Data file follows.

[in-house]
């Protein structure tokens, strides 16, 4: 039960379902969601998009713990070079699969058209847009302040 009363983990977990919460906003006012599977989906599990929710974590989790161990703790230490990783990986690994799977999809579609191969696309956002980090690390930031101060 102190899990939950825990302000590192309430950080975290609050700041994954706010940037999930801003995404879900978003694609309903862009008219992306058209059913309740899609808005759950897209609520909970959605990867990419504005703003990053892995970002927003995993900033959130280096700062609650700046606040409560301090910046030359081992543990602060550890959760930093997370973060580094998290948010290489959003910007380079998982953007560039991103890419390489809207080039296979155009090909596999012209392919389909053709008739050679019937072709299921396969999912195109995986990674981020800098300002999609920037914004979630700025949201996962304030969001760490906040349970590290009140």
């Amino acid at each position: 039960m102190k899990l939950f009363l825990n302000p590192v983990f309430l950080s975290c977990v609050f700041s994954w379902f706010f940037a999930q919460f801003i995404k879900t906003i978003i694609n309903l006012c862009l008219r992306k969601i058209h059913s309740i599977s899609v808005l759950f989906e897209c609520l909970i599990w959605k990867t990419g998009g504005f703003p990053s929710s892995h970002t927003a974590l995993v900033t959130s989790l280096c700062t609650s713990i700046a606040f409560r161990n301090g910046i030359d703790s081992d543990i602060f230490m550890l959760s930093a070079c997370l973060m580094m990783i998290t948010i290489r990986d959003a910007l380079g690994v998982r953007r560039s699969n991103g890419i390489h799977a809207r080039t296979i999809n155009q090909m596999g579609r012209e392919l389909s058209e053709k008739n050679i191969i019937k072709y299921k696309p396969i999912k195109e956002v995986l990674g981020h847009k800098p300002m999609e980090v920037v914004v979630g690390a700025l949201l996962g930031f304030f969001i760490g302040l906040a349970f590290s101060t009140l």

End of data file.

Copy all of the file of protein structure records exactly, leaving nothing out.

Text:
[in-house]
């Protein structure tokens, strides 16, 4: 039960379902969601998009713990070079699969058209847009302040 009363983990977990919460906003006012599977989906599990929710974590989790161990703790230490990783990986690994799977999809579609191969696309956002980090690390930031101060 102190899990939950825990302000590192309430950080975290609050700041994954706010940037999930801003995404879900978003694609309903862009008219992306058209059913309740899609808005759950897209609520909970959605990867990419504005703003990053892995970002927003995993900033959130280096700062609650700046606040409560301090910046030359081992543990602060550890959760930093997370973060580094998290948010290489959003910007380079998982953007560039991103890419390489809207080039296979155009090909596999012209392919389909053709008739050679019937072709299921396969999912195109995986990674981020800098300002999609920037914004979630700025949201996962304030969001760490906040349970590290009140």
């Amino acid at each position: 039960m102190k899990l939950f009363l825990n302000p590192v983990f309430l950080s975290c977990v609050f700041s994954w379902f706010f940037a999930q919460f801003i995404k879900t906003i978003i694609n309903l006012c862009l008219r992306k969601i058209h059913s309740i599977s899609v808005l759950f989906e897209c609520l909970i599990w959605k990867t990419g998009g504005f703003p990053s929710s892995h970002t927003a974590l995993v900033t959130s989790l280096c700062t609650s713990i700046a606040f409560r161990n301090g910046i030359d703790s081992d543990i602060f230490m550890l959760s930093a070079c997370l973060m580094m990783i998290t948010i290489r990986d959003a910007l380079g690994v998982r953007r560039s699969n991103g890419i390489h799977a809207r080039t296979i999809n155009q090909m596999g579609r012209e392919l389909s058209e053709k008739n050679i191969i019937k072709y299921k696309p396969i999912k195109e956002v995986l990674g981020h847009k800098p300002m999609e980090v920037v914004v979630g690390a700025l949201l996962g930031f304030f969001i760490g302040l906040a349970f590290s101060t009140l």